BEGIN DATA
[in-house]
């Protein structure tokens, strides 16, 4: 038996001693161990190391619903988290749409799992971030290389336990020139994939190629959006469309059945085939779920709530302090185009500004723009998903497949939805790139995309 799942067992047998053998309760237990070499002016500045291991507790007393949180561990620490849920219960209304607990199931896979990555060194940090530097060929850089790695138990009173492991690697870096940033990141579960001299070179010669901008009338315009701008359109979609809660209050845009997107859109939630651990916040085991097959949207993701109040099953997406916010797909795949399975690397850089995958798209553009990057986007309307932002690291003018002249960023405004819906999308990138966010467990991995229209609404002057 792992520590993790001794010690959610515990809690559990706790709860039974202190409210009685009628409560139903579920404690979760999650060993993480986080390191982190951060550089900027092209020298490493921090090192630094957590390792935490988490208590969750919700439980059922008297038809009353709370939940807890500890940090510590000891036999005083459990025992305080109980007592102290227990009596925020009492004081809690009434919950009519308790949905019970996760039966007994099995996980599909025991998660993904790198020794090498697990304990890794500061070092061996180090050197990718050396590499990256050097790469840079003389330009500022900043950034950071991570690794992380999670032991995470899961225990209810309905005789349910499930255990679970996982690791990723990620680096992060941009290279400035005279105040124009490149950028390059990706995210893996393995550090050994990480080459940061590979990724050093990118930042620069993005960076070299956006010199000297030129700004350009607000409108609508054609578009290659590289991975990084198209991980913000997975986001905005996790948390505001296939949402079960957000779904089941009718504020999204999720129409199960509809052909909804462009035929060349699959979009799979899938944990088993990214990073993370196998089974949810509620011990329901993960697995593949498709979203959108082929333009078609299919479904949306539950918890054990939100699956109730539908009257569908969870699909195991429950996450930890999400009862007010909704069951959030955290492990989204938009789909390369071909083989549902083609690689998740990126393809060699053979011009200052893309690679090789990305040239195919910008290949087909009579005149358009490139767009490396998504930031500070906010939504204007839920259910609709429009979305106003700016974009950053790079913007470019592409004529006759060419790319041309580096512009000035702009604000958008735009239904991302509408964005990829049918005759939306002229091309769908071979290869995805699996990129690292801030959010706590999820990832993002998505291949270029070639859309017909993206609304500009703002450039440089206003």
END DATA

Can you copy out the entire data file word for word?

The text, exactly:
[in-house]
């Protein structure tokens, strides 16, 4: 038996001693161990190391619903988290749409799992971030290389336990020139994939190629959006469309059945085939779920709530302090185009500004723009998903497949939805790139995309 799942067992047998053998309760237990070499002016500045291991507790007393949180561990620490849920219960209304607990199931896979990555060194940090530097060929850089790695138990009173492991690697870096940033990141579960001299070179010669901008009338315009701008359109979609809660209050845009997107859109939630651990916040085991097959949207993701109040099953997406916010797909795949399975690397850089995958798209553009990057986007309307932002690291003018002249960023405004819906999308990138966010467990991995229209609404002057 792992520590993790001794010690959610515990809690559990706790709860039974202190409210009685009628409560139903579920404690979760999650060993993480986080390191982190951060550089900027092209020298490493921090090192630094957590390792935490988490208590969750919700439980059922008297038809009353709370939940807890500890940090510590000891036999005083459990025992305080109980007592102290227990009596925020009492004081809690009434919950009519308790949905019970996760039966007994099995996980599909025991998660993904790198020794090498697990304990890794500061070092061996180090050197990718050396590499990256050097790469840079003389330009500022900043950034950071991570690794992380999670032991995470899961225990209810309905005789349910499930255990679970996982690791990723990620680096992060941009290279400035005279105040124009490149950028390059990706995210893996393995550090050994990480080459940061590979990724050093990118930042620069993005960076070299956006010199000297030129700004350009607000409108609508054609578009290659590289991975990084198209991980913000997975986001905005996790948390505001296939949402079960957000779904089941009718504020999204999720129409199960509809052909909804462009035929060349699959979009799979899938944990088993990214990073993370196998089974949810509620011990329901993960697995593949498709979203959108082929333009078609299919479904949306539950918890054990939100699956109730539908009257569908969870699909195991429950996450930890999400009862007010909704069951959030955290492990989204938009789909390369071909083989549902083609690689998740990126393809060699053979011009200052893309690679090789990305040239195919910008290949087909009579005149358009490139767009490396998504930031500070906010939504204007839920259910609709429009979305106003700016974009950053790079913007470019592409004529006759060419790319041309580096512009000035702009604000958008735009239904991302509408964005990829049918005759939306002229091309769908071979290869995805699996990129690292801030959010706590999820990832993002998505291949270029070639859309017909993206609304500009703002450039440089206003």